“Why does everyone have to put you in a box and nail the lid on it? I don’t know what I am—polymorphous and perverse… I’m me. That’s all I am and all I want to be. Do I have to be something?”
- Molly Bolt, Rubyfruit Jungle

This entry is dedicated to Enthousiaste and TheBigN.  Thanks for showing interest.

The “other half” of Hourou Musuko is an interesting case.  On the surface, Takatsuki seems like a mirror of Shuuichi– a girl who wants to be a boy.  But the truth isn’t quite that simple:  Whereas Shuu idolizes femininity and more or less ignores the world of boys, Takatsuki’s girlhood is unavoidable, and she hates it.  Then again, all Shuu has to do is wear girls’ clothing; Takatsuki buys the plainest bras, but she can’t NOT buy them, nor can she help things like using pads.  Masculinity, for her, seems like a way to escape the otherwise inevitable.

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This is where I bring in the other side of Colette Chiland’s book.  According to her, women who want to be men can scarcely even define what being a man means.  They simply know that they hate being women, and that they want to feel personally empowered.  Again, I completely disagree with Chiland’s implications, but the idea of inexpressible frustration is interesting.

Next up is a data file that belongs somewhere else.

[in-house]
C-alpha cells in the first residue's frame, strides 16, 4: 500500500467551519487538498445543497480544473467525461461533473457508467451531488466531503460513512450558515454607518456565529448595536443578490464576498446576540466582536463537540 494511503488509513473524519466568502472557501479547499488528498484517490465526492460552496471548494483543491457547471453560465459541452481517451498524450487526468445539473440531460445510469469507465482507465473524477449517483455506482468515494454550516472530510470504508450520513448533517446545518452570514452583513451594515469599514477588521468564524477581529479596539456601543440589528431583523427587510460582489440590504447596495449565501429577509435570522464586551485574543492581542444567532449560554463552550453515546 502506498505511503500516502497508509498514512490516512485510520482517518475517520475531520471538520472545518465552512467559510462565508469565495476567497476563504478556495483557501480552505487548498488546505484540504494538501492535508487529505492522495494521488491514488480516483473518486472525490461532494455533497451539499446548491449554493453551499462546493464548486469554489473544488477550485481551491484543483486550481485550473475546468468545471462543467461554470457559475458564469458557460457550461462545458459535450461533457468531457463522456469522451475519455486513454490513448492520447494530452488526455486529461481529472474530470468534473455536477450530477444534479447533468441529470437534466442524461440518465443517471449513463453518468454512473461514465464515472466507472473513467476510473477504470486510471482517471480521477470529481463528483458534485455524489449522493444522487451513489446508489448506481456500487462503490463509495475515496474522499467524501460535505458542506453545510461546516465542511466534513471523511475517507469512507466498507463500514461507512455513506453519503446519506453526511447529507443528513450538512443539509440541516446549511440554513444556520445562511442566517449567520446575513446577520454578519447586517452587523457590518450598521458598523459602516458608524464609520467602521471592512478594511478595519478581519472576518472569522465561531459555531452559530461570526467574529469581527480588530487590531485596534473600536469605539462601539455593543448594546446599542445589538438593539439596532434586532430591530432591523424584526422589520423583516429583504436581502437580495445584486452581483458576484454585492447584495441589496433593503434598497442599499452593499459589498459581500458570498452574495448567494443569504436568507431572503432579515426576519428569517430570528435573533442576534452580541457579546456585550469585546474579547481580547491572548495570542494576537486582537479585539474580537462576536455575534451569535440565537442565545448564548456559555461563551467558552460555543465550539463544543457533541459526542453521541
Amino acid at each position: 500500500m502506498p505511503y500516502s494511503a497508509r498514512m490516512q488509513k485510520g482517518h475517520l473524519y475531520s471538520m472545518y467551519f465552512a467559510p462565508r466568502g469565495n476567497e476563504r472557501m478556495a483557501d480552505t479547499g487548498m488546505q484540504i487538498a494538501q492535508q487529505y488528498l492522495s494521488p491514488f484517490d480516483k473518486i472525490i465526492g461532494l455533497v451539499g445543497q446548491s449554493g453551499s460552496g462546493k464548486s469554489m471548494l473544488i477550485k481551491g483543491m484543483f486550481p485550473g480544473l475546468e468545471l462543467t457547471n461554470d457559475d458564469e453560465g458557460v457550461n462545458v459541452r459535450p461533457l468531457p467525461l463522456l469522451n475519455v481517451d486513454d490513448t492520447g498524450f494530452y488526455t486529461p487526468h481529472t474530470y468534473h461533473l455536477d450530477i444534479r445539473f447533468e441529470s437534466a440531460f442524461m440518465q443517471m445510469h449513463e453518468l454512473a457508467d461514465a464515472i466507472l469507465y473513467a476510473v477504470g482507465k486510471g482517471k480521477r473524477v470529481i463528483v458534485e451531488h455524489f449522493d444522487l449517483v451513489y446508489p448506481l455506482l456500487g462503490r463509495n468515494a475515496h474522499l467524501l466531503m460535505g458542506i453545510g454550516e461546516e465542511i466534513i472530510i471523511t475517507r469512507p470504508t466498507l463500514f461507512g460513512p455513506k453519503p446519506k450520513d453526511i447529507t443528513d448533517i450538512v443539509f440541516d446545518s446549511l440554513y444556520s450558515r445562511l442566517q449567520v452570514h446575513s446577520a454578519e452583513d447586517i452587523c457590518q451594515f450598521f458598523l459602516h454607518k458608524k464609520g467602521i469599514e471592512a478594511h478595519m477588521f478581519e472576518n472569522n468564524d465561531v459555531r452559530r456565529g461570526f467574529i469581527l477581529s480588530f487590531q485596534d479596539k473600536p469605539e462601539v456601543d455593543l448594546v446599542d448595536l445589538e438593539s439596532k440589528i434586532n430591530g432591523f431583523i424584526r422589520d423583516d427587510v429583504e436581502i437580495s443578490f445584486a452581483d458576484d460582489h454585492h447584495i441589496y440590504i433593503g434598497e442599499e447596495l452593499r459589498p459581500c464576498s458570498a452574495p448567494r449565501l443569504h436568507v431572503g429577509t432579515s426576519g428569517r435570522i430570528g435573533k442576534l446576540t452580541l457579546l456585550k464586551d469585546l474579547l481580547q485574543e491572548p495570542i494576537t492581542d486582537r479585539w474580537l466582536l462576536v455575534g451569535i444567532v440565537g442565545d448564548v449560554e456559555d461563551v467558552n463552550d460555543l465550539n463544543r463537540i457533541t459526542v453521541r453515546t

Consider, for example, Takatsuki’s possible lesbianism.  Among LGBT circles, there’s quite a bit of controversy over roleplaying among gay couples, i.e. the question of who is the “butch” and who the “femme.” When liking people of the same sex is already something that breaks the mold, some say, why this desire to continue a boy/girl dynamic?  We’re supposed to have come a long way from the days when Oscar Wilde’s lover, Lord Alfred Douglas, wrote about “the love that dare not speak its name,” so isn’t this just buying into the same heterosexual system that condemns LGBT people as faggots and queers?

My personal answer to that is, how about we cut ourselves a little slack?  It takes a long time to break centuries of gender programming.  But I wonder if Takatsuki even knows that it’s possible to go outside the program.  Does she understand that she can be a “boy” and remain a girl?  If she wants to love women, does she understand that she can love women without being a man?

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Who knows?  It’s not even clear that Takatsuki is transgendered, or homosexual, or just a normal awkward adolescent.  It’s not that her love dare not speak its name, so much as she doesn’t even KNOW what its name is.  Perhaps this is strange of me to say for a fictional character, but I hope she finds it someday.